The partisan divide that for years has defined public opinion about the nation’s gun policies remains firmly in place. Yet there continue to be several specific policy proposals that draw broad support from both Republicans and Democrats.
Overwhelming majorities of Republicans and Republican-leaning independents and Democrats and Democratic leaners (89% each) say mentally ill people should be barred from buying guns. Nearly as many in both parties (86% of Democrats, 83% of Republicans) favor barring gun purchases by people on federal watch lists. And sizable majorities also favor making private gun sales and sales at gun shows subject to background checks (91% of Democrats, 79% of Republicans).
Yet there is a 30-percentage-point difference between Democrats and Republicans in support for an assault weapons ban (81% of Democrats, 50% of Republicans) and even wider gaps on two other proposals: arming teachers and school officials in elementary and high schools and allowing people to carry concealed weapons in more places.
Large majorities of Republicans and Republican-leaning independents favor both of these proposals (69% arming school officials, 68% expanded concealed carry), compared with only about a quarter of Democrats and Democratic leaners (22% arming school officials, 26% expanded concealed carry).
Opinions on these and other gun policy proposals have changed little in the year since Pew Research Center conducted a major study of guns in the U.S. (See “America’s Complex Relationship with Guns.”) Still, the new survey, conducted Sept. 24-Oct. 7, finds modest changes in some public attitudes on gun policy:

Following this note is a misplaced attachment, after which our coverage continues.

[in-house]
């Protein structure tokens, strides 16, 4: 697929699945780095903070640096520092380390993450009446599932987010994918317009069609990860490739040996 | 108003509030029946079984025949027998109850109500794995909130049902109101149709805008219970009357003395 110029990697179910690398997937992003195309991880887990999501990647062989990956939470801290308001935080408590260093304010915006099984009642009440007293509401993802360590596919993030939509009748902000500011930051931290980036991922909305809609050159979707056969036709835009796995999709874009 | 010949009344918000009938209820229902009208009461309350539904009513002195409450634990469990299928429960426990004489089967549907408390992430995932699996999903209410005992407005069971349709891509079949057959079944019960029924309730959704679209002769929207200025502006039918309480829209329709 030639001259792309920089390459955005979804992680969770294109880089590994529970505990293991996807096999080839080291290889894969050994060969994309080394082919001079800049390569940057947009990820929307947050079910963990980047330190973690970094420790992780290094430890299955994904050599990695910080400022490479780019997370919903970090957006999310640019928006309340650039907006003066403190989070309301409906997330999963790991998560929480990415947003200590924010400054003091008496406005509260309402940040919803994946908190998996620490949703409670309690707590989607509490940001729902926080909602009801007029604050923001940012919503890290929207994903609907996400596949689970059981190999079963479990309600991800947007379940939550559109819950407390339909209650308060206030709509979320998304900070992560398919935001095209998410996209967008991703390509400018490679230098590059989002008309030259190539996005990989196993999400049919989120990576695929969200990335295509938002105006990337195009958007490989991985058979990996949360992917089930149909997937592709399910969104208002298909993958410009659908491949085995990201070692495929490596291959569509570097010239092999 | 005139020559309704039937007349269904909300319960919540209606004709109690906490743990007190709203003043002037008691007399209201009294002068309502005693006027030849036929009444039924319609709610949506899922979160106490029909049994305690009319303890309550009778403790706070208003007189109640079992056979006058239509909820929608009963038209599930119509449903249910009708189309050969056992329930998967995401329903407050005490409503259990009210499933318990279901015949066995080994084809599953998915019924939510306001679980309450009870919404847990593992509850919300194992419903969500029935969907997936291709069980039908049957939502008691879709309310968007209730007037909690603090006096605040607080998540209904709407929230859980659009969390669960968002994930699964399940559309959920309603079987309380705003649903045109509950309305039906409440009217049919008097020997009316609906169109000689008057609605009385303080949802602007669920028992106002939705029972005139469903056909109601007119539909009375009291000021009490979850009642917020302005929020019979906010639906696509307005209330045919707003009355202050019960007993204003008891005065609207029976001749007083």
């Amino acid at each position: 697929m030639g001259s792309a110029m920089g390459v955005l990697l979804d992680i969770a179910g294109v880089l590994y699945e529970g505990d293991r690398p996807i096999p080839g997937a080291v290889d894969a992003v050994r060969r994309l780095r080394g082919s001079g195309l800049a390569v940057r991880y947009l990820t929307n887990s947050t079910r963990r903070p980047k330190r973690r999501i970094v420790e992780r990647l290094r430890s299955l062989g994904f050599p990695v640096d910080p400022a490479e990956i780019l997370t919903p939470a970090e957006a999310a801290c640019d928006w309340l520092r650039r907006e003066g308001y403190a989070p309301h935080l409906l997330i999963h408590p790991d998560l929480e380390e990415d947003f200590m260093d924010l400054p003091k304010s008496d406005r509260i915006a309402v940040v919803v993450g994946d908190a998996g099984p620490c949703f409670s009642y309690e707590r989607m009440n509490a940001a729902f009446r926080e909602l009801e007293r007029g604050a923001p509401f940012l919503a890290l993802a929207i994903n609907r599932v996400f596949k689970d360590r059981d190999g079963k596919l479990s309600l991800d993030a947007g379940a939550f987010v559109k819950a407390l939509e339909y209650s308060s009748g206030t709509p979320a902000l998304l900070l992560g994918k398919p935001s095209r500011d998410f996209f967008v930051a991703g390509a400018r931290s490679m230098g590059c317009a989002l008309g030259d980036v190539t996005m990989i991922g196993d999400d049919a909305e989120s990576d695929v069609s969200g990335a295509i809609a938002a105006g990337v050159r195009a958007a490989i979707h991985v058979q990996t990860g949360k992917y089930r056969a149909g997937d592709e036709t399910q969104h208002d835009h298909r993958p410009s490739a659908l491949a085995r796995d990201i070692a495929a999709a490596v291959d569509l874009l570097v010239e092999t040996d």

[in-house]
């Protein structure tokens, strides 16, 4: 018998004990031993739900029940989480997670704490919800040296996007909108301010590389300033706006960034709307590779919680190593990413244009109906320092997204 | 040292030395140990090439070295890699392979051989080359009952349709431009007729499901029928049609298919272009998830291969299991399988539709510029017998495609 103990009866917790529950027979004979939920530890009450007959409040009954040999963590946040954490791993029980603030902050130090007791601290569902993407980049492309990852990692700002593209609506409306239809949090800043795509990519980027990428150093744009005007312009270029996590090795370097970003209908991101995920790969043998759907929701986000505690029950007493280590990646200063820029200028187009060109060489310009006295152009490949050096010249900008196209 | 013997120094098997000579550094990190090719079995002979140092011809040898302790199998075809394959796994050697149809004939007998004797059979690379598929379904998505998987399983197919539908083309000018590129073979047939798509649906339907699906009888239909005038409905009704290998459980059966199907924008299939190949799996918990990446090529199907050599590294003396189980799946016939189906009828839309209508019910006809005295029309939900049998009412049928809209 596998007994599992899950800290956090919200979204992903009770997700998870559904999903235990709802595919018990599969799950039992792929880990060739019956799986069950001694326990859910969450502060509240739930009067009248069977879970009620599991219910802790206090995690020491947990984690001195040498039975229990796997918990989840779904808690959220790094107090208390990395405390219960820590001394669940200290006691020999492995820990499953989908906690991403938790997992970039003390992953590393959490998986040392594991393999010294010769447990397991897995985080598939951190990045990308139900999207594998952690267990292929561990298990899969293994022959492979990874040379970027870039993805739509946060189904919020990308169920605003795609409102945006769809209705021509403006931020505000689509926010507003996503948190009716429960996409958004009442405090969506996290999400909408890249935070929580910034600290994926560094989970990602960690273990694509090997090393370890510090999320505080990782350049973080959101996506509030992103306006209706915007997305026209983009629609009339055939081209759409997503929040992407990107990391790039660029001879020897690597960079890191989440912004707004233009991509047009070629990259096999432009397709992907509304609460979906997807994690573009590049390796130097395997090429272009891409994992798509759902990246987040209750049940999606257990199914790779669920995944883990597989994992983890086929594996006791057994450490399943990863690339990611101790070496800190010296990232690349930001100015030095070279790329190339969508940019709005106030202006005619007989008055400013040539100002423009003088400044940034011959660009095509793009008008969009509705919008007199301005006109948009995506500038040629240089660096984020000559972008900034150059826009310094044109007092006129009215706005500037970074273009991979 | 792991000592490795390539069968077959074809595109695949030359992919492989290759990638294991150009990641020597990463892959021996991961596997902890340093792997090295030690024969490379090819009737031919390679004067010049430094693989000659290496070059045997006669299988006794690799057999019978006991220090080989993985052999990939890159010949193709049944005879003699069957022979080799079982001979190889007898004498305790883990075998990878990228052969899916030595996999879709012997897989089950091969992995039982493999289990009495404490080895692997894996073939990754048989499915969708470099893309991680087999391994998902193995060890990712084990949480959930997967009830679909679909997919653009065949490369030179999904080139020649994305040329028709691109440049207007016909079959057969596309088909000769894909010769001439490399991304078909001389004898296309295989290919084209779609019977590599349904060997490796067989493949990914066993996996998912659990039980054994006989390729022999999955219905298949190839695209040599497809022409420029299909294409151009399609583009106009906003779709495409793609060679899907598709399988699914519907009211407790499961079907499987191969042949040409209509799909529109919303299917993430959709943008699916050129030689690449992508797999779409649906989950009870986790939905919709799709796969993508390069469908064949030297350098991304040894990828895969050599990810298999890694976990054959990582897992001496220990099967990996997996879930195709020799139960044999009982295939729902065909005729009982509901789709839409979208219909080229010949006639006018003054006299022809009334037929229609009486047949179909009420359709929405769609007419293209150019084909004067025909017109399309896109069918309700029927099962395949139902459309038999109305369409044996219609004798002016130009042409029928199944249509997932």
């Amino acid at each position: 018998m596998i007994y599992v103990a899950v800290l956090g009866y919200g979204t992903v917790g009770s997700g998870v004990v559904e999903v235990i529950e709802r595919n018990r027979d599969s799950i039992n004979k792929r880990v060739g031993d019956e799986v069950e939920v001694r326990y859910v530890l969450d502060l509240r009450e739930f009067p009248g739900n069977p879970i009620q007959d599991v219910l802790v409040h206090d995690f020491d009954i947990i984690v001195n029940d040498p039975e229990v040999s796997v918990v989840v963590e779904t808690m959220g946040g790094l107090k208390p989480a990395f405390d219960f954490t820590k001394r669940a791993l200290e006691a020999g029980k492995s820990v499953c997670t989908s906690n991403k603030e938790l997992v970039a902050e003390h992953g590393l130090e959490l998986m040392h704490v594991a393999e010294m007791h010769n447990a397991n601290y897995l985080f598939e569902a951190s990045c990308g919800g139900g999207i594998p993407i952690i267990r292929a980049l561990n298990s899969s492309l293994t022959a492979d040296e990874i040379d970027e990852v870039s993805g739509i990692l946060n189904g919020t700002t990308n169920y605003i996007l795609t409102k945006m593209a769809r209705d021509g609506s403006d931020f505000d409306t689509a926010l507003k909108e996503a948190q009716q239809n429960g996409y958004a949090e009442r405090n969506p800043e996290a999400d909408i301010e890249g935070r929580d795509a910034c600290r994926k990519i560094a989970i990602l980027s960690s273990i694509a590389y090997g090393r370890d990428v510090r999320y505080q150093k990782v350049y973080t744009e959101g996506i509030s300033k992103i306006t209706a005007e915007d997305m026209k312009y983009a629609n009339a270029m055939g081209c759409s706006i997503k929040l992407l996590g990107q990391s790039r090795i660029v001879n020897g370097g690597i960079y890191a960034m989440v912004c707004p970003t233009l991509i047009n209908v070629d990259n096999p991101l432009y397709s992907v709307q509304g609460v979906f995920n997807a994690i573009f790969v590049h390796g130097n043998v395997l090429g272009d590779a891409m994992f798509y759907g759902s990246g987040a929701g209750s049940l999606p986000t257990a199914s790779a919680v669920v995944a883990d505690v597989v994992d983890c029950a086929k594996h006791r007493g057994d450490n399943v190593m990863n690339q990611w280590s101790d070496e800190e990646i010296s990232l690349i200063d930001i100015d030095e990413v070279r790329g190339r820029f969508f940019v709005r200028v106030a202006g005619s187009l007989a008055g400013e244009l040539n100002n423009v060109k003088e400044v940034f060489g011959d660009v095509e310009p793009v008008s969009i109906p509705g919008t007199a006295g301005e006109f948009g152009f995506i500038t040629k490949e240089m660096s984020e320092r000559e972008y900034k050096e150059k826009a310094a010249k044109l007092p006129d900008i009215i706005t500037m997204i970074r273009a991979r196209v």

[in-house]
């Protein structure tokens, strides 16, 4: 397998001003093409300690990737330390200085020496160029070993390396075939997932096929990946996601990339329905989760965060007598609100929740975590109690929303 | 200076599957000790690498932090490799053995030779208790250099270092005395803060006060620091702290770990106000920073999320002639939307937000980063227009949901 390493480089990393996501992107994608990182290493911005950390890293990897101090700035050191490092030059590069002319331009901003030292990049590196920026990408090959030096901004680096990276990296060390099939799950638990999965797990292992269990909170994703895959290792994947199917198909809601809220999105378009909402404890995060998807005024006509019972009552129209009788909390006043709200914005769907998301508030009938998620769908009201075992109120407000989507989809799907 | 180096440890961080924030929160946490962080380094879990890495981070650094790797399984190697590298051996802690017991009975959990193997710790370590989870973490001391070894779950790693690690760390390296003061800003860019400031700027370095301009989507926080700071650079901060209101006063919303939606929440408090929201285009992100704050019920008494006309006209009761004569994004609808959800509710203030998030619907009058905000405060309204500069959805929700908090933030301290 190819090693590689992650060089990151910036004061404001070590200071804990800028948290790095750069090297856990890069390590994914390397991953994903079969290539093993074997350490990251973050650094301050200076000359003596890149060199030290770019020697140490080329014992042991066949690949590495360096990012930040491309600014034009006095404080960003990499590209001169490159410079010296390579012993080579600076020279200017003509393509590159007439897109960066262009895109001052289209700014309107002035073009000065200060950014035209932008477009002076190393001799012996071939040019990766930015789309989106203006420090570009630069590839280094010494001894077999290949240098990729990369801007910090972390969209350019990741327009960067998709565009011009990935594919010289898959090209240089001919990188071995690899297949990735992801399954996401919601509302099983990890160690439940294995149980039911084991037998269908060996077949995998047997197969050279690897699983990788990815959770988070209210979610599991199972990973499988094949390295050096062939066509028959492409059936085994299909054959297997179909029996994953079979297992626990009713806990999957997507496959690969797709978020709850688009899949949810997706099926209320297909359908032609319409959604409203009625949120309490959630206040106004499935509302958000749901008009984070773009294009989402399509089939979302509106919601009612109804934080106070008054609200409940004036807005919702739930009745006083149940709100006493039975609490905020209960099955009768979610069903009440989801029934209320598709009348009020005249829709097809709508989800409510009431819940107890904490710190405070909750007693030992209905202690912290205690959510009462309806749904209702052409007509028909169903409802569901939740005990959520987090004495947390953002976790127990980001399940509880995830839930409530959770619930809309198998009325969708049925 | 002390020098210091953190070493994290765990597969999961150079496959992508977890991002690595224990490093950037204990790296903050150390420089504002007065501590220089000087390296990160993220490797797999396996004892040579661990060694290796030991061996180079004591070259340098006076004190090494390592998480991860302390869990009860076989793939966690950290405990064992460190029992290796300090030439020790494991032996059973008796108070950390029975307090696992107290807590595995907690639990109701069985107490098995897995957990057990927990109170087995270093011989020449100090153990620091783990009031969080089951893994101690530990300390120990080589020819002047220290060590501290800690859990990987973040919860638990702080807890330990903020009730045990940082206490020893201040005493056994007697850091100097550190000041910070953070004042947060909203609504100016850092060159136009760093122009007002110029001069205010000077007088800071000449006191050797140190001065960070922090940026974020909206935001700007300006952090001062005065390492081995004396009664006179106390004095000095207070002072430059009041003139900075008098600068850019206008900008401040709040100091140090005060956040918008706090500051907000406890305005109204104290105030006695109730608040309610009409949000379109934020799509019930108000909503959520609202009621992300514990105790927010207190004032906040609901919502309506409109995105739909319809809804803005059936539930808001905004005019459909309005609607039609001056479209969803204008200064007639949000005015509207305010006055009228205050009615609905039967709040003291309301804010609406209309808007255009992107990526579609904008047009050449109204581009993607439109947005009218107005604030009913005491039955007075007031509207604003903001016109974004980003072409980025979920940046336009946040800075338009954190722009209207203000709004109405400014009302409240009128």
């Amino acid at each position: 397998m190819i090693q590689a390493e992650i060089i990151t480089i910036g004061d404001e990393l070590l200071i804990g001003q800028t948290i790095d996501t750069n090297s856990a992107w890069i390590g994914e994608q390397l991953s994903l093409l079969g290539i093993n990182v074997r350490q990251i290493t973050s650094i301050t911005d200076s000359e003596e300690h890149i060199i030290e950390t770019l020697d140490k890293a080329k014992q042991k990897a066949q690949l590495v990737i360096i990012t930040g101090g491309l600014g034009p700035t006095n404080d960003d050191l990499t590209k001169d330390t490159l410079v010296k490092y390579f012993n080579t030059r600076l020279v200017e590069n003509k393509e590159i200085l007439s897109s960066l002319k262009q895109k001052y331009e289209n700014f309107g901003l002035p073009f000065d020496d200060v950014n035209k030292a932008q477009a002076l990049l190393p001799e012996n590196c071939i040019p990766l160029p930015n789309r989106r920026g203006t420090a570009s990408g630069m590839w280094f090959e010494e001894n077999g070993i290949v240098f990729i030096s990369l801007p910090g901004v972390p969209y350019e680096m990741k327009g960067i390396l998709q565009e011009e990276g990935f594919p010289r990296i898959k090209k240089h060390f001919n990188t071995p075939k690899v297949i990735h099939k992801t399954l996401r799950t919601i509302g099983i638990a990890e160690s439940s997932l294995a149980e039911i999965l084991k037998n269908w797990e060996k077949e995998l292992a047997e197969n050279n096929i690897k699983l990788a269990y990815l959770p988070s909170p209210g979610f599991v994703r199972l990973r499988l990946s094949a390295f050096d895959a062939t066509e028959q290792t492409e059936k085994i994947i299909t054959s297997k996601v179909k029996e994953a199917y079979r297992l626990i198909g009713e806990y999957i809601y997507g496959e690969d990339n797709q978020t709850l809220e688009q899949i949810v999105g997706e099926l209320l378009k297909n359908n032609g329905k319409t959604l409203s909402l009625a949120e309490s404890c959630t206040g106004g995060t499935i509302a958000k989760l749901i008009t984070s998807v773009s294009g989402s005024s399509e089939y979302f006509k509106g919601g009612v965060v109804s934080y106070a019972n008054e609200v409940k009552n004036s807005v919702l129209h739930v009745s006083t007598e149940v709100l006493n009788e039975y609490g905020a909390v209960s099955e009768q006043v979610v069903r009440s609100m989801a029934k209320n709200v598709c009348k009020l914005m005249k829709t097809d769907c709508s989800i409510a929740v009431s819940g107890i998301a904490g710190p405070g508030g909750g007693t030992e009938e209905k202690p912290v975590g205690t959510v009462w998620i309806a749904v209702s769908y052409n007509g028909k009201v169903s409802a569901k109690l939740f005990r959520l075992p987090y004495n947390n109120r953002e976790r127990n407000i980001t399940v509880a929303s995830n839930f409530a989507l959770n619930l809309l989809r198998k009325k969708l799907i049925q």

A majority of Americans say gun laws should be stricter. The share of Americans who say gun laws in this country should be stricter has increased somewhat since last year. Currently, 57% say gun laws should be more strict than they are currently, compared with 31% who say they are about right, while just 11% say they should be less strict. Last year, 52% supported stricter gun laws.
Stark partisan divisions on impact of more gun limits on frequency of mass shootings. Nearly half of Americans (47%) say there would be fewer mass shootings if it was harder for people to legally obtain guns in the U.S. Slightly more say making gun ownership more difficult either would make no difference (46%) or this would lead to more mass shootings (6%). Two-thirds of Democrats (67%) say making it harder for people to obtain guns would result in fewer mass shootings; an identical share of Republicans say it would not make a difference.
Modest shift in views of gun rights vs. gun control.
Opinions about whether it is more important to control gun ownership or protect gun rights have been closely divided for several years. Today, somewhat more say it is more important to control gun ownership (52%) than to protect the right of Americans to own guns (44%), according to a separate national survey, conducted Sept. 18-24 among 1,754 adults.
These attitudes, like many related to gun policy, have long been deeply divided along partisan lines. But the partisan gap has widened: In 2010, Barack Obama’s second year in office, Republicans were about twice as likely as Democrats to prioritize gun rights rather than gun control (65% vs. 33%). Today, Republicans are four times more likely than Democrats to say gun rights are more important (76% vs. 19%).